Receivables Turnover Ratio
What is a Receivables Turnover Ratio?
The receivables turnover ratio is a company's accounts receivable. The formula for receivables turnover ratio is:made on as a percentage of average
Turnover = Net Sales/Average Accounts Receivable
How Does a Receivables Turnover Ratio Work?
For example, let's assume that Company XYZ sells $10,000,000 of widget parts this balance sheet. are assets, and as such, they appear on the balance sheet. In particular, are current assets, meaning the amount owed is expected to be received within the next 12 months.. Of those , $8,000,000 were on , meaning that those customers did not pay immediately for the widgets they bought. Company XYZ usually carries an average of $400,000 in on its
Using this information and the formula above, we can calculate that Company XYZ's receivables turnover ratio is:
Receivables Turnover Ratio = $8,000,000/$400,000 = 20
By dividing 365 days by the ratio, we find that Company XYZ takes about 18 days to turn over its
Why Does a Receivables Turnover Ratio Matter?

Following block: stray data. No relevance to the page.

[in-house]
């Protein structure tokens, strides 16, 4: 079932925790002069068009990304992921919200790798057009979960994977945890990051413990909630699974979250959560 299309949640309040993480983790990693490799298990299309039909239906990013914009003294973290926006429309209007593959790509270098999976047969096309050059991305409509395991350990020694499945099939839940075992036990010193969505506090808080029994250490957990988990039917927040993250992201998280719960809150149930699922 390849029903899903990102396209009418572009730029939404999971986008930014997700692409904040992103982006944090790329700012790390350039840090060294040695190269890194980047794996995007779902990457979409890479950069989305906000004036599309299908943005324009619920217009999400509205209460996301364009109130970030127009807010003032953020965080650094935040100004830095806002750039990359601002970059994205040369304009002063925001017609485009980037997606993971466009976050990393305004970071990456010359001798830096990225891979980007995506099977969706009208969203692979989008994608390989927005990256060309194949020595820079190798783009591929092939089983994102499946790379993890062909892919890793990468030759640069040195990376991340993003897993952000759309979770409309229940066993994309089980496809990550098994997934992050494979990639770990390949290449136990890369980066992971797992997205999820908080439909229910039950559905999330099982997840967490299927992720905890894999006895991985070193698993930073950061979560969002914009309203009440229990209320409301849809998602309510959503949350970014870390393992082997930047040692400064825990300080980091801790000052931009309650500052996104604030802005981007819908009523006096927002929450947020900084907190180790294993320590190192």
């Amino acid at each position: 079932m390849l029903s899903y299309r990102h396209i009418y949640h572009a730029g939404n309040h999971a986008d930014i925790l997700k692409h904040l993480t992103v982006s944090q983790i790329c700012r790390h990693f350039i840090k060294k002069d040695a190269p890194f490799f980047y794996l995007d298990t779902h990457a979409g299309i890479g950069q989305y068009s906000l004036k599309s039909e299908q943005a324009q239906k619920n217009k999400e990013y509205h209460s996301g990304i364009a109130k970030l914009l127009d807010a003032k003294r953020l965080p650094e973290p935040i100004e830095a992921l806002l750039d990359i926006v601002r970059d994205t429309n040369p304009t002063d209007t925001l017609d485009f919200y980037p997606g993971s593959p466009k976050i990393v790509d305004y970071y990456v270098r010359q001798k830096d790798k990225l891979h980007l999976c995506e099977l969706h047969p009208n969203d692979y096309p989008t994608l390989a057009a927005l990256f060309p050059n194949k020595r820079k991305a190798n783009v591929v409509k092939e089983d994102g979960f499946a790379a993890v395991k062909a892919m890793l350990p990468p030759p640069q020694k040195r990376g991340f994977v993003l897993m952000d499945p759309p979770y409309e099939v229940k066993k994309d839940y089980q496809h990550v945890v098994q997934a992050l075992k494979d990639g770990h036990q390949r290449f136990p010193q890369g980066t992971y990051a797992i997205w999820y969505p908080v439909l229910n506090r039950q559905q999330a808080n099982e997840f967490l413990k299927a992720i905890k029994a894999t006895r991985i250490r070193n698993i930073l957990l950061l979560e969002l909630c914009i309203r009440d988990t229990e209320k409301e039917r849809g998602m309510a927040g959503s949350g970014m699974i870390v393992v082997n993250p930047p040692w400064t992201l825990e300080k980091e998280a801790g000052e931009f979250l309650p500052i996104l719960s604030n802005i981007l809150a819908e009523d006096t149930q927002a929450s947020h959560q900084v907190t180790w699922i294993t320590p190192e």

turnover is a measure of how well a company collects from customers. If it's too low, the company may be lax in collecting what's owed too it and may soon be struggling to find the to pay the bills; if too high, the company may be unwisely harming customer relationships or not competitive payment . In general, levels correspond to changes in levels.
It is important to receivables collection, and so determining whether a turnover ratio is high or low should be made within this context. It is also important to that because the formula uses average, it is possible that one or two customers could artificially drive the numbers up or down.that different industries have different norms and standards regarding